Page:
DragonFly kernel List (threaded) for 2008-02
DragonFly BSD
DragonFly kernel List (threaded) for 2008-02
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Re: sendmail 8.14 has a serious memory corruption bug in it

From: Bill Hacker <wbh@xxxxxxxxxxxxx>
Date: Tue, 19 Feb 2008 23:59:41 +0000

Claus Assmann wrote:
On Tue, Feb 19, 2008, Constantine A. Murenin wrote:
On 19/02/2008, Claus Assmann <dragonfly-kernel@esmtp.org> wrote:

No, they don't. I asked twice. (I could explain to you why they

I'm quite curious what the reason is -- do you mind sharing it?

I have only a single static IP (it's an old contract). PacBell/AT&T only delegates reverse DNS to you if you have at least 6 (8?) static IP addresses. Changing to that doubles the amount of money I would have to pay. I've considered changing ISPs instead (BTW: why are static IP so expensive in the US? It's more than twice the amount of
dynamic IPs...)

One may have a dsl router that holds onto the same dynamic IP for the best part of a year, but over time, and 'on average' a dynamic IP can be used to serve a great deal more than twice as many customers as a dedicated IP.

Sometimes several hundred times (think dynamic PPPoE) - with near-zero admin cost vs the fixed-IP, and with carrier retention of control over yet-another toolset to block 'revenue loss' to, for example, VoIP, which they offer in competiton to public/free(ish) services.

On a side note, if I were you, I'd probably complain to the ISP for
 not specifying in their rDNS that your IP-address is static.

How should they do that? I don't know of any "policy" at AT&T to do so... (or any "official" standard).

From what you (Claus) have said, (and 39+ years of dealing with dominant-carrier telcos) one guess is that you are 'grandfathered' on a service package they no longer offer at all.

Hence they *want* those still on it to cancel and upgrade. Denying a proper RR becomes a tool in that progression, will probably be justified on the 'obsolete package, no-such feature, end of story', grounds.

BTW: the IP address ( is not in any "DNS based blocklist" that I know of. It's not even "classified" as dynamic IP in any of those. Moreover, there is a PTR record for it (as those who claim to know something about RFCs could have easily checked.)

ACK - but that is part of the burden you need to get out from under.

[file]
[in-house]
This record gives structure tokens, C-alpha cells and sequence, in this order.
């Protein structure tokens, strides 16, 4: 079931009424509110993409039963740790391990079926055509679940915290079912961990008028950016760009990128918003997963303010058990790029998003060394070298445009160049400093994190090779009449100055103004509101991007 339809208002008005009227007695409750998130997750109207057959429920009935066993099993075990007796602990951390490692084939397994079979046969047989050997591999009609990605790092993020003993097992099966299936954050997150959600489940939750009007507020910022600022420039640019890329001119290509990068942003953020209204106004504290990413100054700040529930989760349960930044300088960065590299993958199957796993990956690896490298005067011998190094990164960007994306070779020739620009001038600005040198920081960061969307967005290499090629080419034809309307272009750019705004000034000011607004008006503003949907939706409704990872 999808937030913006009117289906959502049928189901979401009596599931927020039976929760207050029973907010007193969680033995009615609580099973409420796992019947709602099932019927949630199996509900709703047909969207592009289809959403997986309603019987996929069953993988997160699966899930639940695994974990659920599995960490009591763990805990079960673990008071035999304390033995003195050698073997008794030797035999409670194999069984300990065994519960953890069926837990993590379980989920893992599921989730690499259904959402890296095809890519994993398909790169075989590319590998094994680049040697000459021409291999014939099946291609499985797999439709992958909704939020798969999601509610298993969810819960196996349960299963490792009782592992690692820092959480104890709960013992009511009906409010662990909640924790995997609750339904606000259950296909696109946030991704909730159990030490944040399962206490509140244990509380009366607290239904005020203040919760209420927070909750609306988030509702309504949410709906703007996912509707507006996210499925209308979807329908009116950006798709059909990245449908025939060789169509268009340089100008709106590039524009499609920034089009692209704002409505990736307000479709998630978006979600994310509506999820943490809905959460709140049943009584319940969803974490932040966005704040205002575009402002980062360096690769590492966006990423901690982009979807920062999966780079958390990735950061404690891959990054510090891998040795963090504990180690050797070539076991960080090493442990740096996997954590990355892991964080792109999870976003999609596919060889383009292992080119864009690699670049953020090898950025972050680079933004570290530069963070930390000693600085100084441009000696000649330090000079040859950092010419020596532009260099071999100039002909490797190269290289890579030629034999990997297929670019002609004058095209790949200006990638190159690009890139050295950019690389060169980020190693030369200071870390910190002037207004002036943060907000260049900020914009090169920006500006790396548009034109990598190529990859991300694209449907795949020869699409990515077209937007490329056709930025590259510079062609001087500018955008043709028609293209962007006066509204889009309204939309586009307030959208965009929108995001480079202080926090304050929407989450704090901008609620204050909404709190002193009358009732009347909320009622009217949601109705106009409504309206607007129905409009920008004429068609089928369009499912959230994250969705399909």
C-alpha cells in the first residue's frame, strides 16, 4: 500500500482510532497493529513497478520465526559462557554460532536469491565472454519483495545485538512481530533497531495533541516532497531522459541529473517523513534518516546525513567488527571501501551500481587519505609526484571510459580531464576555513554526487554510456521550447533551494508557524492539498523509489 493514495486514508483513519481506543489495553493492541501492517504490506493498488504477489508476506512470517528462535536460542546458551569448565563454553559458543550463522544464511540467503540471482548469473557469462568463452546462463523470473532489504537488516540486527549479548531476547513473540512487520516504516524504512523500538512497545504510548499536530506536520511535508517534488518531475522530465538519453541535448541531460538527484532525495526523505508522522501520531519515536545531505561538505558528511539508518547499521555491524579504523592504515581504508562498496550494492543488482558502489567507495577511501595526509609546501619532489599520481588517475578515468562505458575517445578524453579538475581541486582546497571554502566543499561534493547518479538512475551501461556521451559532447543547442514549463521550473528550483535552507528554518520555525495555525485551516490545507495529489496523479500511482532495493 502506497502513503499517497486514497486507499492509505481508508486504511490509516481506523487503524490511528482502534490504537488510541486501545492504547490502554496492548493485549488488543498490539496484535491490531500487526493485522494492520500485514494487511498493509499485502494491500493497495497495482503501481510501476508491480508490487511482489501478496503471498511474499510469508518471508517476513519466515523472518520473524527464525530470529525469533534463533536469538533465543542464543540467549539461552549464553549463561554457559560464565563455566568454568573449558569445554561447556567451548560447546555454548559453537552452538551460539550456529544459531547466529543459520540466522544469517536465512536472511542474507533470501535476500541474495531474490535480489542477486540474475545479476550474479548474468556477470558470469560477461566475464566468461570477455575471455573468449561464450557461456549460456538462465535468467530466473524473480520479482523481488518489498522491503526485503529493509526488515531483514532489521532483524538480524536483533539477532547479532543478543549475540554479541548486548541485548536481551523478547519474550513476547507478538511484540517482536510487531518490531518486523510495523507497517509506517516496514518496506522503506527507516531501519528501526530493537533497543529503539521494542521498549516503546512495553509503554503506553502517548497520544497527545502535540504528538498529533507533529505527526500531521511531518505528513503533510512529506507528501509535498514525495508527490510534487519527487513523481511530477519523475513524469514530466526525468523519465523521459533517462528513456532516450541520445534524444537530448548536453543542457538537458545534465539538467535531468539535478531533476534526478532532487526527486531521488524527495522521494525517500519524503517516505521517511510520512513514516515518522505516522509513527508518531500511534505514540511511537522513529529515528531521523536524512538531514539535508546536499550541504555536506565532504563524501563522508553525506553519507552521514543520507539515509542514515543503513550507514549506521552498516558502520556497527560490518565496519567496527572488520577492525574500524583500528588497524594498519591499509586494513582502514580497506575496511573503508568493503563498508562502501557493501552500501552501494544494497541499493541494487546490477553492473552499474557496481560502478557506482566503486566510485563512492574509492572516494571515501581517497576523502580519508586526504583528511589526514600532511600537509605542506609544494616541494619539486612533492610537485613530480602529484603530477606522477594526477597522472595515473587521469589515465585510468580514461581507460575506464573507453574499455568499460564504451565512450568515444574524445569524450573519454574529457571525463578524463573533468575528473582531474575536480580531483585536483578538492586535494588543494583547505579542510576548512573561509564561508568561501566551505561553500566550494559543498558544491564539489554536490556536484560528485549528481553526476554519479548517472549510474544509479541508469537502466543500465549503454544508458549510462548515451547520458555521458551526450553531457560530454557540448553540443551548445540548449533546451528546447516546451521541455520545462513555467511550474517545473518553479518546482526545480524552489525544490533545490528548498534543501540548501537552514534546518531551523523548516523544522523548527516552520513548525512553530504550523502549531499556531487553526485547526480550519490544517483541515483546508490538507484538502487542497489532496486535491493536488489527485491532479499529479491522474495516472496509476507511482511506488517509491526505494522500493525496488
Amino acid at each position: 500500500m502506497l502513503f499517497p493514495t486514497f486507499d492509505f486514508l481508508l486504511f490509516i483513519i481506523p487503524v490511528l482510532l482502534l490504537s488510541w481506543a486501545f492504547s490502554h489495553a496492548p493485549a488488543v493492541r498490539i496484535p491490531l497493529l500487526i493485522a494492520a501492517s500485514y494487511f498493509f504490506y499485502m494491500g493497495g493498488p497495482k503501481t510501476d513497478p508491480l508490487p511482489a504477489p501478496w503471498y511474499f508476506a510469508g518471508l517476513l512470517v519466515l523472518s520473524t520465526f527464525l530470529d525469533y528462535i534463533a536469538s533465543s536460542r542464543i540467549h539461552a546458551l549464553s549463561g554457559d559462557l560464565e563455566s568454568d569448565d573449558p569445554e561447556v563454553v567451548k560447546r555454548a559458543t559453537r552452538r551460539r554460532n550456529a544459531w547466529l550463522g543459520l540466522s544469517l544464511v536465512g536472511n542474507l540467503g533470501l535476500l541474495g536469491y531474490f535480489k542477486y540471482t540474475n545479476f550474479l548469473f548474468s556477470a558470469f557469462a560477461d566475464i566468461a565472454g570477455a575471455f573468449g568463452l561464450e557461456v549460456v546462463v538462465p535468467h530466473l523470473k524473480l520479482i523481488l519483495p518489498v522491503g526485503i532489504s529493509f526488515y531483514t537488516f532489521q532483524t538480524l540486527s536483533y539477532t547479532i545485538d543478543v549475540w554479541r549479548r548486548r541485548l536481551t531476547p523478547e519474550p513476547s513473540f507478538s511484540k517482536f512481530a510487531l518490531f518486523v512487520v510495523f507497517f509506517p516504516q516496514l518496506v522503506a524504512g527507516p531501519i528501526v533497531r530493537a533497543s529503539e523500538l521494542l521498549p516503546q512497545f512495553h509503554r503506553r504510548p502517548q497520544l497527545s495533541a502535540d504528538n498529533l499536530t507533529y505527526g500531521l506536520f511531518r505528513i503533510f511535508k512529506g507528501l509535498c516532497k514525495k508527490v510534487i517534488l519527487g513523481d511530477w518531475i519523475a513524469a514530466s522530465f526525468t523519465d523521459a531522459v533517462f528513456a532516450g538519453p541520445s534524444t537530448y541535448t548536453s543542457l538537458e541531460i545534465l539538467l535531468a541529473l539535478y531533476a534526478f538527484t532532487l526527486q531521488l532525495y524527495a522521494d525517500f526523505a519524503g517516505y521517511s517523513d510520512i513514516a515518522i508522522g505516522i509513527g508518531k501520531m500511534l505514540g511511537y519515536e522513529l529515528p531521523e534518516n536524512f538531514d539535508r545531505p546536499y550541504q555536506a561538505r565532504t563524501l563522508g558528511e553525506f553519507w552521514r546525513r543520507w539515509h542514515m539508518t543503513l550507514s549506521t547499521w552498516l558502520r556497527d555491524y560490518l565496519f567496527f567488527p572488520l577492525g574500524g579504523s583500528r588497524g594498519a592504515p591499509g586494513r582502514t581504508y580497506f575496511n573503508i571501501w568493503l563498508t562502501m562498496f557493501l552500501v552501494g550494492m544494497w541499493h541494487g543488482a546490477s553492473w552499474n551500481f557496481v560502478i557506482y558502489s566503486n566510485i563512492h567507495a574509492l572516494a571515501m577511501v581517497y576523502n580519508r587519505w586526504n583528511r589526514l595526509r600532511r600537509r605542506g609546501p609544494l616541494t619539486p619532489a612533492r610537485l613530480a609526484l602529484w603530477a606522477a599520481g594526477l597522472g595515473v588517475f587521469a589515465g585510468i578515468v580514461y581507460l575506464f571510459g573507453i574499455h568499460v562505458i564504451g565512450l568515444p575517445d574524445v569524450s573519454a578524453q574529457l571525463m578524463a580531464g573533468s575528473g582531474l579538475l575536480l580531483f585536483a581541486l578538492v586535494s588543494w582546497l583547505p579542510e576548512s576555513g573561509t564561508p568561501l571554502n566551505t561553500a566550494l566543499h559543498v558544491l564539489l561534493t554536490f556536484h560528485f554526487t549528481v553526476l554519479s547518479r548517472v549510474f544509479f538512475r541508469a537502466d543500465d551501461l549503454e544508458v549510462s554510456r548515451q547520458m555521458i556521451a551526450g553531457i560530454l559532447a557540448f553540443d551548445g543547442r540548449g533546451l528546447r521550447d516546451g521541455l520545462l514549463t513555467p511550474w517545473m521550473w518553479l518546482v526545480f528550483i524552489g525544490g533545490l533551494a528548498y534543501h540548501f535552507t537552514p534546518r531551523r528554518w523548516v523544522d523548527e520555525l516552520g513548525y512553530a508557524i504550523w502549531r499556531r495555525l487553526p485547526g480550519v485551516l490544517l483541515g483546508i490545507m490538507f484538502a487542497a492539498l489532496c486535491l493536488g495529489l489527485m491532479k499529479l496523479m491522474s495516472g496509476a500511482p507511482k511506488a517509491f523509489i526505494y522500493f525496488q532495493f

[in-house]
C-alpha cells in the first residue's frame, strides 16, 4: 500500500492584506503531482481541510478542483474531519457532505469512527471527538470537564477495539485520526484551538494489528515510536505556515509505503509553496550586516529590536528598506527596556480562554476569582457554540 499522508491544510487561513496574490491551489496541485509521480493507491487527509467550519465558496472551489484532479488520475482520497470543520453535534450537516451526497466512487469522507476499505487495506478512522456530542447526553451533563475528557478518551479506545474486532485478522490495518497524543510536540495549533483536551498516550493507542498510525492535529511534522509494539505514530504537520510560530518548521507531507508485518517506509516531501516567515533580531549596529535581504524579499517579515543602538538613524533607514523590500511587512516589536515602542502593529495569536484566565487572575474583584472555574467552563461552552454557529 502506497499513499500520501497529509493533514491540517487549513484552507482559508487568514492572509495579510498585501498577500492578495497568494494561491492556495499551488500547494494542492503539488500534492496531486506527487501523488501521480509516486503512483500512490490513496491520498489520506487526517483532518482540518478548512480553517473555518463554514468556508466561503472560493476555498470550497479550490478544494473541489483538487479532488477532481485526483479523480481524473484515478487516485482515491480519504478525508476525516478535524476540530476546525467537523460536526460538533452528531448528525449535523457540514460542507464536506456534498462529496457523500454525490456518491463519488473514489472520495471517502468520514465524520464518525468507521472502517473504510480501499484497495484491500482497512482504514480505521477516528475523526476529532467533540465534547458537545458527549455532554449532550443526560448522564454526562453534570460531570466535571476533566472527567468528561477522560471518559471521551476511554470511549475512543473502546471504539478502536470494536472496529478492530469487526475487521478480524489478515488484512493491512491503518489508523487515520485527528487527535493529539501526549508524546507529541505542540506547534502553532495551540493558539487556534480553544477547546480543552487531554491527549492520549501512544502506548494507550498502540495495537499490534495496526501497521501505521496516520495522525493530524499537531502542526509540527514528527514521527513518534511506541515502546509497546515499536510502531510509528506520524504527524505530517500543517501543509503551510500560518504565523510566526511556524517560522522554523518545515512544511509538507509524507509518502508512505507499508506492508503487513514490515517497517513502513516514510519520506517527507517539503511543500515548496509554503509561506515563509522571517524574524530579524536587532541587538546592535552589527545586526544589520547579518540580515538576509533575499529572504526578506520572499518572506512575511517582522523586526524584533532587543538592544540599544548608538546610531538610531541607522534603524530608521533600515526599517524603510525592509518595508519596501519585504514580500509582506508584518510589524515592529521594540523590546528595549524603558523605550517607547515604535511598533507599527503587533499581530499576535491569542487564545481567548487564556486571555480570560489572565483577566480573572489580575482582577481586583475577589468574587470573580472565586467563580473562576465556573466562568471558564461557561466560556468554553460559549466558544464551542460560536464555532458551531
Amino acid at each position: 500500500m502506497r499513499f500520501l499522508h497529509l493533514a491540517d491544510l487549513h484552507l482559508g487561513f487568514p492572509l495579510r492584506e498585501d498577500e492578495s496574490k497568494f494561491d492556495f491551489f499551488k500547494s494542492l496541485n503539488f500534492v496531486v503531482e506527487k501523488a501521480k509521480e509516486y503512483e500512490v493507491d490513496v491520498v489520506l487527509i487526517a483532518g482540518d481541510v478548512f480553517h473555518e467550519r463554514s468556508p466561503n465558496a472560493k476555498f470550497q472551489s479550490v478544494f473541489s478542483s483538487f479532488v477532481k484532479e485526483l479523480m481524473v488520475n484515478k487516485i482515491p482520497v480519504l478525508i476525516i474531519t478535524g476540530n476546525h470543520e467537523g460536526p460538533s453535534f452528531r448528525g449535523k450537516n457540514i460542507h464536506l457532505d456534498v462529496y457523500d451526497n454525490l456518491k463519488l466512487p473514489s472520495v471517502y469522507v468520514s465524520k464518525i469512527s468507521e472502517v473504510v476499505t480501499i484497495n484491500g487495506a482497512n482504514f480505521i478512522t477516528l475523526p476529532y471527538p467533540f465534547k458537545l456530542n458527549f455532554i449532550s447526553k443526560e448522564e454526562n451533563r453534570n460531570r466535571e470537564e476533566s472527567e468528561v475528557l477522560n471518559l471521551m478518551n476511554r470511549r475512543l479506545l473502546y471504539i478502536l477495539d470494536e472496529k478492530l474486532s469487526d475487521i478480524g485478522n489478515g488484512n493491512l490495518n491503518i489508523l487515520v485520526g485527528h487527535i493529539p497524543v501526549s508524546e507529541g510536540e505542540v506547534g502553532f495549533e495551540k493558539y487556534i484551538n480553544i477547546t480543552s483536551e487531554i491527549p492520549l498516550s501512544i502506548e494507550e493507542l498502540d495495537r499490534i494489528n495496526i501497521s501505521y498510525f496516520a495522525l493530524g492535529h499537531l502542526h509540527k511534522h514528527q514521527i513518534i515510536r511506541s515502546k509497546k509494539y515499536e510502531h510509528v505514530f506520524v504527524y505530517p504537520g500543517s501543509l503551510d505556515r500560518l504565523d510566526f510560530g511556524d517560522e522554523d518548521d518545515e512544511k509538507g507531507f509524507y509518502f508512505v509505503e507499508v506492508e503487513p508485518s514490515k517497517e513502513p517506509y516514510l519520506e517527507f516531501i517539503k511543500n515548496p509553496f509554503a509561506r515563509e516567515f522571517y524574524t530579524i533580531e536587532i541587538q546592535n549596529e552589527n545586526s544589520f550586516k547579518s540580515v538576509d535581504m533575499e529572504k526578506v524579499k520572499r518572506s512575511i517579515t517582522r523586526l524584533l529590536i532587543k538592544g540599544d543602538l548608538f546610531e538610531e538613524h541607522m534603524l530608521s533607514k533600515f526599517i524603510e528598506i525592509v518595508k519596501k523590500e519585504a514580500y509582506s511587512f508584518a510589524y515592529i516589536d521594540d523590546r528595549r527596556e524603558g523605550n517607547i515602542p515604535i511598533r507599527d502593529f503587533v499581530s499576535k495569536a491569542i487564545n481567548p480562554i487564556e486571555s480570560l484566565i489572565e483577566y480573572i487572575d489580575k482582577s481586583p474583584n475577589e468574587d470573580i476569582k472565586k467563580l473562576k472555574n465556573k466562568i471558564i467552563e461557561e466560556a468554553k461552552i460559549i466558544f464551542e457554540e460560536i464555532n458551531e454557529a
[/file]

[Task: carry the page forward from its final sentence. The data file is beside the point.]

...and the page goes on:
Within a dynamic block or not, (SORBS don't list it as such...) that RR is precisely the sort of RR that *specifies* a dynamic IP not assigned to any one organization:


rDNS quite aside, we would catch it in three different acl's on the 'dsl' string match on my servers.

Dunno how Matt is doing it, but suspect a similar tool.

It would be nice if it was possible to configure sendmail to not
block any STARTTLS secure mail regardless of the ip or rDNS of the

That's not a good idea. Spammers can easily set up TLS.

Not a good idea 'naked' - but while RFC provides wiggle-room w/r whether one uses TLS, an SSL tunnel, VPN, matching certs, or whatever - RFC and BCP are quite specific that the relay-submission function (as used by customer's MUA's) - require valid authentication.

Just for comparison, Exim's flag is tested with simply:

authenticated = *

where the right side *could* be a complex test or a lookup.

But we've already matched to a specific port AND the non-standard protocol our user community must utilize as well as their UID:GID and pwd match when we set that flag.

I'm sure sendmail's rule syntax is different, but trust that the same functionality already exists.


as you web-page suggests; but to my knowledge, such configuration
of sendmail is quite non-trivial, so most people don't use it. If
you could provide some examples on the web-page where you make this
suggestion, or, better yet, include such examples in the default configuration file, it would, IMHO, be the best approach to this problem.

I'll take a look, thanks for the suggestion.


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